She doesn’t remember his name, but Erin Miller can thank a former American Olympian for setting her on the path to competitive swimming.
At age 10, the former Vernon resident had a one-day chance encounter with him while her seafaring family was visiting her grandfather, who then worked as a professor at Ross University on the tiny Caribbean nation of St. Kitts and Nevis. It was shortly after the 1996 Summer Olympics in Atlanta, and Miller, now 25, was determined to emulate the powerful butterfly technique she had been so impressed with on TV.
“I went to the (university) pool and swam for hours and hours,” recalled Miller. “I was trying to do it on my own and I was probably just drowning.”
That’s when she met the American, who happened to be one of her grandfather’s students. But after a one-day crash course in butterfly, she was once again left to her own devices as her family – parents Anne and Don, older brother Kyle and younger sister Robin – spent the next several years sailing the Caribbean and beyond.
“They decided they wanted to go travelling for two years and ended up being gone for 20,” said Miller, of her parents, who sold their chain of pet stores in the Edmonton area to set sail.
Miller, who was born on Tortola in the British Virgin Islands, added: “After that, as we were travelling, I would just swim around the boat on my own, doing my own thing.”
Eventually, the Millers settled in Vernon in 2000, and shortly after Erin joined the Vernon Kokanee Swim Club. She spent the next four years training with the club, first under coach Bruce Melton, and later with head coach Claude (Cyb) Yves Bertrand. She graduated from Vernon Secondary’s high performance program in 2004, and then headed off to swim with the UBC Dolphins and pursue a degree in human kinetics and health sciences.
Disaster struck in October 2008, during Miller’s third year with the club. During a routine practice session, she collided with a boy swimming the other direction in her lane. The result was a badly torn rotator cuff.
Inoperable, the injury forced Miller to spend an entire year away from the sport to focus on rehabbing her shoulder, with no guarantee she would ever return to the pool. She credits her physician (Dr. Janet McKeown) and physiotherapist (Ron Mattison), both Lower Mainland professionals, for helping her stay positive during a bleak situation.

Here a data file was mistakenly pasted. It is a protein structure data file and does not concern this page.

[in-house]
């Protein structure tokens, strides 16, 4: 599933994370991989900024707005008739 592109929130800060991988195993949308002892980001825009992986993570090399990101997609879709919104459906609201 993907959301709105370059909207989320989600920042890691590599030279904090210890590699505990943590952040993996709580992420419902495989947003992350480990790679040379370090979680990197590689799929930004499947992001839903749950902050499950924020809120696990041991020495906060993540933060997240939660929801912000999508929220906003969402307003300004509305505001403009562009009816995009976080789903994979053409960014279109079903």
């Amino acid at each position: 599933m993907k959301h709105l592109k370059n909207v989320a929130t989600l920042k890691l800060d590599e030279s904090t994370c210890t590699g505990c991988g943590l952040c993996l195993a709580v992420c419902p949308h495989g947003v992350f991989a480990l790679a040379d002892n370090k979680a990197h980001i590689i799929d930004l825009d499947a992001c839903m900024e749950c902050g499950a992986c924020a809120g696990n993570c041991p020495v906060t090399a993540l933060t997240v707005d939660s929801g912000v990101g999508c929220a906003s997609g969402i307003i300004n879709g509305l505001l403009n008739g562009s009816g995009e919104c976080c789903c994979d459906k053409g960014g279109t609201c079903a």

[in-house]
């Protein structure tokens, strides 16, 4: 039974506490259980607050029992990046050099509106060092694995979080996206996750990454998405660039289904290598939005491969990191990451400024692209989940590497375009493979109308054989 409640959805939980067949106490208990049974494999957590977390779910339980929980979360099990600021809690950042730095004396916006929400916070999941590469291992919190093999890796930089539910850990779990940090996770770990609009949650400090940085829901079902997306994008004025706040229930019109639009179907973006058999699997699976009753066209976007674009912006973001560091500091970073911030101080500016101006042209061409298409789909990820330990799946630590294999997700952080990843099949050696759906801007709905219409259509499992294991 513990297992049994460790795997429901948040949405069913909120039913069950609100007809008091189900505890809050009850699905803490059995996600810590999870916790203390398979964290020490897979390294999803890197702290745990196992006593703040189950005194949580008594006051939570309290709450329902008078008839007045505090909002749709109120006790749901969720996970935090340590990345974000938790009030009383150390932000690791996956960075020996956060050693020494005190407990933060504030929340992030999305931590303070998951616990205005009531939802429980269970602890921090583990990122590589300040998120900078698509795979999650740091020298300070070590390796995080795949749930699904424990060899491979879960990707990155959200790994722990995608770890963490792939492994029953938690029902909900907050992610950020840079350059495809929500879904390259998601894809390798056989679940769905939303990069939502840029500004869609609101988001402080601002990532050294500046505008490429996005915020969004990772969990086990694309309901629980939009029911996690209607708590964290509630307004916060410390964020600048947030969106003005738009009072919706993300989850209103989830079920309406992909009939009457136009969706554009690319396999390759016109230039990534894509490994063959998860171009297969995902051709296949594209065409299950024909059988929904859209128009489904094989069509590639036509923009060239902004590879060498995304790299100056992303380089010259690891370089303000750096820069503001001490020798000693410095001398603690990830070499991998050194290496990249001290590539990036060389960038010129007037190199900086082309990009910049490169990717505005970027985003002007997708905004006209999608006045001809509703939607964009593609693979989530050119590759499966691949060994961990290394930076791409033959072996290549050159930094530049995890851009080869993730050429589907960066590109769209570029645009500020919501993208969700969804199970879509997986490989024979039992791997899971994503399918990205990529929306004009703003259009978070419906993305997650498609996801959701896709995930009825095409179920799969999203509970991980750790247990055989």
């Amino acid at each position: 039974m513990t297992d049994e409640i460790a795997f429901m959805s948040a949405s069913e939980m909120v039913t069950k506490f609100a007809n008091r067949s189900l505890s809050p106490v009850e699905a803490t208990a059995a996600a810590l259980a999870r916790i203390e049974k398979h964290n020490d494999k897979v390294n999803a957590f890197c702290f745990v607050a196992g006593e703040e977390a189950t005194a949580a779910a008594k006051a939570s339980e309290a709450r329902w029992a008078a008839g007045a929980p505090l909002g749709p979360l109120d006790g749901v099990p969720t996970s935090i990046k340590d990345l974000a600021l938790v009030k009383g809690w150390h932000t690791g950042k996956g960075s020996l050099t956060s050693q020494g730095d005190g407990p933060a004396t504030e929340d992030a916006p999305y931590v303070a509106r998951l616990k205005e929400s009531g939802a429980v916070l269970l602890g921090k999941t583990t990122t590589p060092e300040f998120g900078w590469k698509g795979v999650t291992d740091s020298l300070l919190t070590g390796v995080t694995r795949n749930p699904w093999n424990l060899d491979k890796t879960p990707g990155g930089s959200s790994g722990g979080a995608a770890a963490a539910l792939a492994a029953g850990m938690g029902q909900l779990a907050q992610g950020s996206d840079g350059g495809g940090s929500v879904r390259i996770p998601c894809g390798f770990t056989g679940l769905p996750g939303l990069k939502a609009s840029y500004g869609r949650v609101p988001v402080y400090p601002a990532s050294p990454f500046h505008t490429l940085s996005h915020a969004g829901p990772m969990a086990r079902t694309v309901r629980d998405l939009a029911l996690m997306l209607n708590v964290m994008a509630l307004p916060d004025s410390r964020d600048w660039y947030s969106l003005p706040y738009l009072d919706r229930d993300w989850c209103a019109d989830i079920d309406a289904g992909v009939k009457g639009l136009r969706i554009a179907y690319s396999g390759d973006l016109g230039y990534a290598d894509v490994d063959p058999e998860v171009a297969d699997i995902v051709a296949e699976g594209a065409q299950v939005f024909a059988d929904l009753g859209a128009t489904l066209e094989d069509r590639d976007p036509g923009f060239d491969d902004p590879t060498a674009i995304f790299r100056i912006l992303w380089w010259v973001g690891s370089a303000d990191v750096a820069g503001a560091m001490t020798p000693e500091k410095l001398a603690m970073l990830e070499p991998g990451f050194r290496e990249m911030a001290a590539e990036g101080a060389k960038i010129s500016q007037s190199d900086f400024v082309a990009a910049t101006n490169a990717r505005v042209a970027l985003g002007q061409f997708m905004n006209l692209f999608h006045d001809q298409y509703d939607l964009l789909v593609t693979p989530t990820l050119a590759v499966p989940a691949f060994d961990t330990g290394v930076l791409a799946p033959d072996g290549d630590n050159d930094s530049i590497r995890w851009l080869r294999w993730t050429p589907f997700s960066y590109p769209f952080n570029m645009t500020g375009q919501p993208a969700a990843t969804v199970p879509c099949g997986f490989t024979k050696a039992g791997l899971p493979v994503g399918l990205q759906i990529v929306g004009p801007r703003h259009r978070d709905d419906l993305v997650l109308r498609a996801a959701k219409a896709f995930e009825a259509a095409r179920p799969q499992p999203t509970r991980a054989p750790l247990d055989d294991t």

“They said I only had a 50-50 chance of being able to swim again,” said Miller.
“You just have to take it day by day and try to stay positive, which is challenging when you go from being able to do everything to nothing. I went from training so much to not being able to do anything – not being able to lift my arm, not being able to talk on a cell phone in my right hand.
“I was very focussed on coming back and being able to swim again. That was the plan.”
When it came time to test her healed shoulder in the pool, it was equally slow going.
“I started by doing 100 metres a day, which is nothing when you do 6,000 a workout,” smiled Miller.
However, after her hiatus, and with only limited training time, Miller competed in both spring and summer nationals in 2010, achieving several personal bests. By that time, she had switched schools, following former UBC coach Richard Millns to the University of Alberta Golden Bears.
At last summer’s Nations Cup – an international meet featuring Canada, France, Australia and Brazil – she finished second in the 200-m fly.
“That was a big ‘Oh. I can do this again.’ Before that, it was like ‘I’ll take my time, try my best and see what happens because I can’t guarantee that my body can deal with this,’” said Miller.
“There’s always a lot of fear after you’ve been injured. I was afraid if I did too much I would aggravate it, especially in the weight room.”
At this year’s summer nationals, Miller clocked three PBs, won two silver medals and set an Alberta record for the 100-m fly. She followed that by earning fourth in the 100-m fly, fifth in the 200-m fly at the Pan American Games in Guadalajara, Mexico.
Miller was also part of the silver-medal winning Canadian women’s 4×100 medley relay team
She and teammates Gabrielle Soucisse of Montreal, Ashley McGregor of Pointe-Claire, Que. and Jennifer Beckberger of Ajax, Ont. wore Mexican luchador wrestling masks before the final.
“It was just our way of giving back to the crowd because they’ve been so supportive of us the whole time,” Miller told Canadian Press. “We embraced the Mexican culture and just showed them that we love their country, that it’s a great place.”
Now, fully mended and brimming with renewed confidence, Miller will turn her attention on the upcoming Olympic trials this spring in Montreal. This will be her third crack at it, having already competed at 2004 and ‘08 trials.
“We’re (Canadian butterfly swimmers) all going to be physically fit so it’s going to come down to mental and who is going to be at the top level at that time. We’re all extremely close. It’s going to come down to who can do their perfect race at that time. Swimming is a one-shot deal.”